Does your water heater really work harder during the cold winter months? Having just discussed various winter plumbing tips in last week’s blog, we’ve received a handful of questions in regards to hot water heaters. As you might assume, the timing of this is convenient, as the months we need our hot water heaters the most is during the winter.
Likewise, it certainly isn’t uncommon for homeowners to struggle with their hot water heaters more during the winter. Whether that be due to a lack of maintenance or simply a hot water heater that’s on its last leg, they’re under constant pressure when it gets cold outside. If you’ve been noticing a drop in your hot water heater’s overall performance, then this is likely the perfect blog for you! Additionally, if you are in the search for reliable water heater installation in Kansas City, don’t hesitate to contact our team today.
With all of this said, let’s first take a look at the many reasons how winter affects your hot water heater:
Colder water entering the house
As you might guess, when the air outside gets colder, so does the temperature underground. This then makes the fresh water entering your house that much colder. By the time it reaches the tank, your hot water heater has to work harder to heat the chilly water to the optimal temperature. To make matters worse, when new cold water enters the tank, it will immediately cool down the water that’s already been heating. All in all, it’s a cycle that requires the hot water heater to continuously be working. As a side note, for those with older heaters (8+ years), this job may prove to be nearly impossible!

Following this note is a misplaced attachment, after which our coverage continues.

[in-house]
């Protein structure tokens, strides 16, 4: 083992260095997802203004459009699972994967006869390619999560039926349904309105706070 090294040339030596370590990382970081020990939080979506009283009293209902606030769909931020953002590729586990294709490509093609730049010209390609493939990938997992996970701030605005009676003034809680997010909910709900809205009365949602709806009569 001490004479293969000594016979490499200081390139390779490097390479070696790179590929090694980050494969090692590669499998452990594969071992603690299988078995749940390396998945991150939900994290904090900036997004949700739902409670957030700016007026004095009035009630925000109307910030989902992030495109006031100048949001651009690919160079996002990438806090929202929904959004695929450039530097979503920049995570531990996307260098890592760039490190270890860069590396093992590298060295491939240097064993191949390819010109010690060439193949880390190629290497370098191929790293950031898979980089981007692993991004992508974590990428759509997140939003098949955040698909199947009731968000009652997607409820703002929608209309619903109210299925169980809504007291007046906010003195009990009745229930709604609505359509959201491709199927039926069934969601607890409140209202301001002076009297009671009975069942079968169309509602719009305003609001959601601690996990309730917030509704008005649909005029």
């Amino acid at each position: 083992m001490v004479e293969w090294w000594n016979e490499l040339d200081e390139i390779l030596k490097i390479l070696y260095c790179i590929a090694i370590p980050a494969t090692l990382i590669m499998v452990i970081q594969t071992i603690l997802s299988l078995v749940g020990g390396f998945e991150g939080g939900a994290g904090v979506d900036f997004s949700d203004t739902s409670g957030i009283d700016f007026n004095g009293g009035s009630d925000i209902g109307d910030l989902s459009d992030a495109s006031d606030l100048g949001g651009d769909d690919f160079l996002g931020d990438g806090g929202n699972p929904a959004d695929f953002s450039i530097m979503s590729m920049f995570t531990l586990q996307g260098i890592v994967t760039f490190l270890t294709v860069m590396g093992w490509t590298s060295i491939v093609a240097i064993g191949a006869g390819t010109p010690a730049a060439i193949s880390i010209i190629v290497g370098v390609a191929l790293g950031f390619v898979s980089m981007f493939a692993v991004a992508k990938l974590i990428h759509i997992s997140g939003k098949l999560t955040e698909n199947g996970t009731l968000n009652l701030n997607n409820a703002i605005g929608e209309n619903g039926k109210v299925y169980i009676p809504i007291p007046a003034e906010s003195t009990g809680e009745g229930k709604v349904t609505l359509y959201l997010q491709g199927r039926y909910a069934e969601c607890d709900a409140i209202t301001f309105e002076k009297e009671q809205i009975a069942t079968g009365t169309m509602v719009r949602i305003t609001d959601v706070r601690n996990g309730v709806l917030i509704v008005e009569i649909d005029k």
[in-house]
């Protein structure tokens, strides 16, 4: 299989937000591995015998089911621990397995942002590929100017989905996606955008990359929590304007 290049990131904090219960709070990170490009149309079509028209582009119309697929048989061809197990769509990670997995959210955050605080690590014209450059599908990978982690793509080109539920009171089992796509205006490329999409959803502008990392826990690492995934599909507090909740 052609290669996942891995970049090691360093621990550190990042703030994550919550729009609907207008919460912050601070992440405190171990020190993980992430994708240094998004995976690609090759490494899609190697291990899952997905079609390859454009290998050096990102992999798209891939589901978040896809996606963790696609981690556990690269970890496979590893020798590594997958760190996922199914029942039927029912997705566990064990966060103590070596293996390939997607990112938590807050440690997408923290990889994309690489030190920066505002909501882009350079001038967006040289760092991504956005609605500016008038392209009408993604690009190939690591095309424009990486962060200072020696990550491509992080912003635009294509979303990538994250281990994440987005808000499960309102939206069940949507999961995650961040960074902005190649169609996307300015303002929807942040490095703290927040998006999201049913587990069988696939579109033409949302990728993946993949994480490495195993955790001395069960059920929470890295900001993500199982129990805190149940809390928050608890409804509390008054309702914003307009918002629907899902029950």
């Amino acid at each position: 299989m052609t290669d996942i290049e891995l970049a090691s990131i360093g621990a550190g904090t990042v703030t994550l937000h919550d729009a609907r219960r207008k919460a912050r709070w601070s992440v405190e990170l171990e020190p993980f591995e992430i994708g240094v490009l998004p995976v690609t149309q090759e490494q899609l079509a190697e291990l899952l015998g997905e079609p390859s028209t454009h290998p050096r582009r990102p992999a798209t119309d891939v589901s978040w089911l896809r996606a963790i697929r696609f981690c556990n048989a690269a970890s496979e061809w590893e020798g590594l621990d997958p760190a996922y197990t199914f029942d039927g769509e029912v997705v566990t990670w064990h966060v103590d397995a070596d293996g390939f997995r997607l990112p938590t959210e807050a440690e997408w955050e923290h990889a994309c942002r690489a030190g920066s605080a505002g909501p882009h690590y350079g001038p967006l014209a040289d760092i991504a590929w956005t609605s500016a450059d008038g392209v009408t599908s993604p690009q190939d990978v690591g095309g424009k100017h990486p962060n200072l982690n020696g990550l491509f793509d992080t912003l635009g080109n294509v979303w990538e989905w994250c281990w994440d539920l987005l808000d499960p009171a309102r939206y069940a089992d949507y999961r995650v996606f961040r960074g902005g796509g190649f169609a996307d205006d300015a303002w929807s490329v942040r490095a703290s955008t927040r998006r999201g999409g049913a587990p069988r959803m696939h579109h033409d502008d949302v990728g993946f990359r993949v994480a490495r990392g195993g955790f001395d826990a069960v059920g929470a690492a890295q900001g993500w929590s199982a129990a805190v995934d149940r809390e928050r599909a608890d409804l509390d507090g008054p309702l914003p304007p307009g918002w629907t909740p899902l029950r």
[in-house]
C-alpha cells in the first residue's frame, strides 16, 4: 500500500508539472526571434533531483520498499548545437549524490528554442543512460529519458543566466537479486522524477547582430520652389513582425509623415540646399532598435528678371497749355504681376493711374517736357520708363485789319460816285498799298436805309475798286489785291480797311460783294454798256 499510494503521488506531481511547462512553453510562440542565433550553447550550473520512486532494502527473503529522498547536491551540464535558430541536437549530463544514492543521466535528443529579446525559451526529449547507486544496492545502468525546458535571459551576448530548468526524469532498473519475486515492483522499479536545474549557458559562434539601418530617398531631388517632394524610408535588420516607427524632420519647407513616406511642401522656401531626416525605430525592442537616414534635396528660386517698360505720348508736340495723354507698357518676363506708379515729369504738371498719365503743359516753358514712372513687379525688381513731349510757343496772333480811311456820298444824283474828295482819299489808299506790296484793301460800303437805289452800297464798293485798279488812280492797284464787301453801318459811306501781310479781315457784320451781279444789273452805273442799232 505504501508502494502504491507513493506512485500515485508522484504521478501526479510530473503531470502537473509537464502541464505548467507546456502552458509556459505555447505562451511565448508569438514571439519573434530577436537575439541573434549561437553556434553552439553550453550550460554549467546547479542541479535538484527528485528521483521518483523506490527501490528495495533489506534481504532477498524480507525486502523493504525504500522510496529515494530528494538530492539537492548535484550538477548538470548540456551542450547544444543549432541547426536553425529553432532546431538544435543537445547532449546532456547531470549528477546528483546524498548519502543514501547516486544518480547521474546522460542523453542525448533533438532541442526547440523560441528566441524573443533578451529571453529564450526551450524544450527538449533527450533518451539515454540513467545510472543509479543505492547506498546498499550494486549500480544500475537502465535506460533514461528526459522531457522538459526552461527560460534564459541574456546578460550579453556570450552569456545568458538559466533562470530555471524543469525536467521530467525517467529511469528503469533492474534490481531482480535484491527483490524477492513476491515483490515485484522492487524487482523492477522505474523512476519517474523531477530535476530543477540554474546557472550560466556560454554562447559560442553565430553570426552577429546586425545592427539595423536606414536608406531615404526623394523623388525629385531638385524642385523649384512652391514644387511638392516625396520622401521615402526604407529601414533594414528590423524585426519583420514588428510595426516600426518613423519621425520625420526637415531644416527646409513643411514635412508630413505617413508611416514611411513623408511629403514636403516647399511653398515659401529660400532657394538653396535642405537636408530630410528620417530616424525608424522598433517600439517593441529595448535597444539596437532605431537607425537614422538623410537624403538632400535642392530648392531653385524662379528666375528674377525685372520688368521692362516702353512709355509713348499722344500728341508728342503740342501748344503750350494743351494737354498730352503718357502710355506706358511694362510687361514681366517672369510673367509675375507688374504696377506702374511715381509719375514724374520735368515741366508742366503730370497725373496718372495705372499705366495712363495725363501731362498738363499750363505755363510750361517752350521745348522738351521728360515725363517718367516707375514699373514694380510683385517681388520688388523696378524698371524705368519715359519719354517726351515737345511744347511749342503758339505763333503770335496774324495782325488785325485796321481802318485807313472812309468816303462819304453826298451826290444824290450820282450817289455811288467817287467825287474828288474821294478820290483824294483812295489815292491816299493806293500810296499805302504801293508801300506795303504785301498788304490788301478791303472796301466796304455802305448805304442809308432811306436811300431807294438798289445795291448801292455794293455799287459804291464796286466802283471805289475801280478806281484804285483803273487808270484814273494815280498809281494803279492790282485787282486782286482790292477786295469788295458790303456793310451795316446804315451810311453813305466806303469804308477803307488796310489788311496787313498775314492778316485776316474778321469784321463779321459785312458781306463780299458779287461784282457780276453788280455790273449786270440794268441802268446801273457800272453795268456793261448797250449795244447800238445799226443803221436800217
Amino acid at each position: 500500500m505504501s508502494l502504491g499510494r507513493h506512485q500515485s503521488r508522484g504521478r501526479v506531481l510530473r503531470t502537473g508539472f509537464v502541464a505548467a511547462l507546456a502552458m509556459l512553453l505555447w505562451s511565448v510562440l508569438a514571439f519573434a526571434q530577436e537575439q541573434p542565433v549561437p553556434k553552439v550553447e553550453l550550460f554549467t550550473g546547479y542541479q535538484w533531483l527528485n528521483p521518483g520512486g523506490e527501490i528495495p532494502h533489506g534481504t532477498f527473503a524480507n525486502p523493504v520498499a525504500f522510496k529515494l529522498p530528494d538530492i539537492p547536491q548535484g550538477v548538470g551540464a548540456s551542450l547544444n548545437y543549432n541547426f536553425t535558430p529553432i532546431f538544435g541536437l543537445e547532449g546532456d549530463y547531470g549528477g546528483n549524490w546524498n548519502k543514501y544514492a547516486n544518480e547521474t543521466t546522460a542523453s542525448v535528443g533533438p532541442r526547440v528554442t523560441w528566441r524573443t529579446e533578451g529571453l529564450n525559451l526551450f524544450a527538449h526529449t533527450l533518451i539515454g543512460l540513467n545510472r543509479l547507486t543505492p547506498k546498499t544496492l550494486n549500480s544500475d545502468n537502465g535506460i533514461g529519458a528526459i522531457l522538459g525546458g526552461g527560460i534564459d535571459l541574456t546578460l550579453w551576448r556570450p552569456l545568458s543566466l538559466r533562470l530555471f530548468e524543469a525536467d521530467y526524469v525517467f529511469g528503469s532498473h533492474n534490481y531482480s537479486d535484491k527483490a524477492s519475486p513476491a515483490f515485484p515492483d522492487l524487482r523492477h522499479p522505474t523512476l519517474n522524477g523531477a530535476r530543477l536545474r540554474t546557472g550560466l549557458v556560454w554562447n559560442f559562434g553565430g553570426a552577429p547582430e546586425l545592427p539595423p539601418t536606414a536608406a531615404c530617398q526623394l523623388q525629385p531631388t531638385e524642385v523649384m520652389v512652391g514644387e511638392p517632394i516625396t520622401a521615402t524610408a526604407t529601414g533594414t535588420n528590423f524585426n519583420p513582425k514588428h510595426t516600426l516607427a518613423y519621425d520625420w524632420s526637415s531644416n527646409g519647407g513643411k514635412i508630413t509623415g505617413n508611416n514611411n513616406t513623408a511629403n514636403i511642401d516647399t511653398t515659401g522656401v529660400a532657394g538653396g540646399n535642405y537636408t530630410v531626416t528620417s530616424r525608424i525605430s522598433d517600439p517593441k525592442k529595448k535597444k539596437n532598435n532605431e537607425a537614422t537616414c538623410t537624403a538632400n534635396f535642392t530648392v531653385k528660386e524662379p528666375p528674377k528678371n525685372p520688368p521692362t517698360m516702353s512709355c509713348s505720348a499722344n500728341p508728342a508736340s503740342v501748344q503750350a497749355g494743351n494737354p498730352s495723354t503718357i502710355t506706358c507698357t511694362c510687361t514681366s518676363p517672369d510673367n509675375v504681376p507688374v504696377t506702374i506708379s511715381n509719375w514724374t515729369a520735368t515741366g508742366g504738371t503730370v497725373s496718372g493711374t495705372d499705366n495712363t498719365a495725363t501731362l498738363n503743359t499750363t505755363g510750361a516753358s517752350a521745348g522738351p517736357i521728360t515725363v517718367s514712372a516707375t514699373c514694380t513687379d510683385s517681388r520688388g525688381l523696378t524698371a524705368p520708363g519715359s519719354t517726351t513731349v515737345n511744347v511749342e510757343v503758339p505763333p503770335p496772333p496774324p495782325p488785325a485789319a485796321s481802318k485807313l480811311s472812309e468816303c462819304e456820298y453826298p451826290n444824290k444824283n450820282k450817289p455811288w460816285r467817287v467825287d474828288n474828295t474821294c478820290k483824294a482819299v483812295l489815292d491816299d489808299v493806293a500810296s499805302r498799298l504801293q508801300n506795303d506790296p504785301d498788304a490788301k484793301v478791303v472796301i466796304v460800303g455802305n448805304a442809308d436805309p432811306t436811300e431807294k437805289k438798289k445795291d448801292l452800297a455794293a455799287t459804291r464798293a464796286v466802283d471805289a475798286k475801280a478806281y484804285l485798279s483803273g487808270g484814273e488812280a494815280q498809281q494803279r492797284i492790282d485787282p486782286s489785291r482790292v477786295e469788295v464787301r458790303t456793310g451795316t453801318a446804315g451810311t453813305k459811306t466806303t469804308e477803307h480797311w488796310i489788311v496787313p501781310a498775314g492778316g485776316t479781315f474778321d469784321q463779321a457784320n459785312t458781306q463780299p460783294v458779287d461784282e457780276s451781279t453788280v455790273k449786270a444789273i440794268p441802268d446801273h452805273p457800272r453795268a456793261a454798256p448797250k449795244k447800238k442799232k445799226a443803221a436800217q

Where is your hot water heater?
When homeowners fear the winter is taking a toll on their hot water heater, this is one of the first questions we ask. Why? Well, mainly because of the fact that they’re generally located in either the basement or garage. While these are certainly not bad spots to install them at, it’s important to note there is not much insulation in these spots and as a result, you can run into standing heat loss.
Standing heat loss is essentially what happens when you have cold air surrounding the tank. The heat escapes faster from the tank and then forces the hot water heater to run longer in order to reheat it.
How often are you using the hot water heater?
You wake up in the morning with snowflakes falling outside. What feels better than a long, warm shower? Chances are you and I aren’t the only ones who think this way! To add to it, you’re also most likely wearing more layers during the winter and will inevitably be washing more loads of laundry. Both of these will result in your water heater working longer and harder!
Now that it’s perfectly clear that hot water heaters work MUCH HARDER during the cold, Kansas City winters, what can you do about it? What can you do, as a homeowner, to ensure your hot water heaters always last at least ten years? Here’s a few best practices to always implement when the temps start dropping:
We’ve mentioned it before in previous blog posts, but the importance of an annual hot water heater flush can’t be understated! This has always been and will continue to be one of the most effective maintenance tactics for water heaters. Particularly with the higher rates of hard water here in Kansas City, sediment has the potential to build up at the bottom of the tank. In any case, we always recommend having a licensed plumber out to complete this to ensure your heater is operating at max efficiency.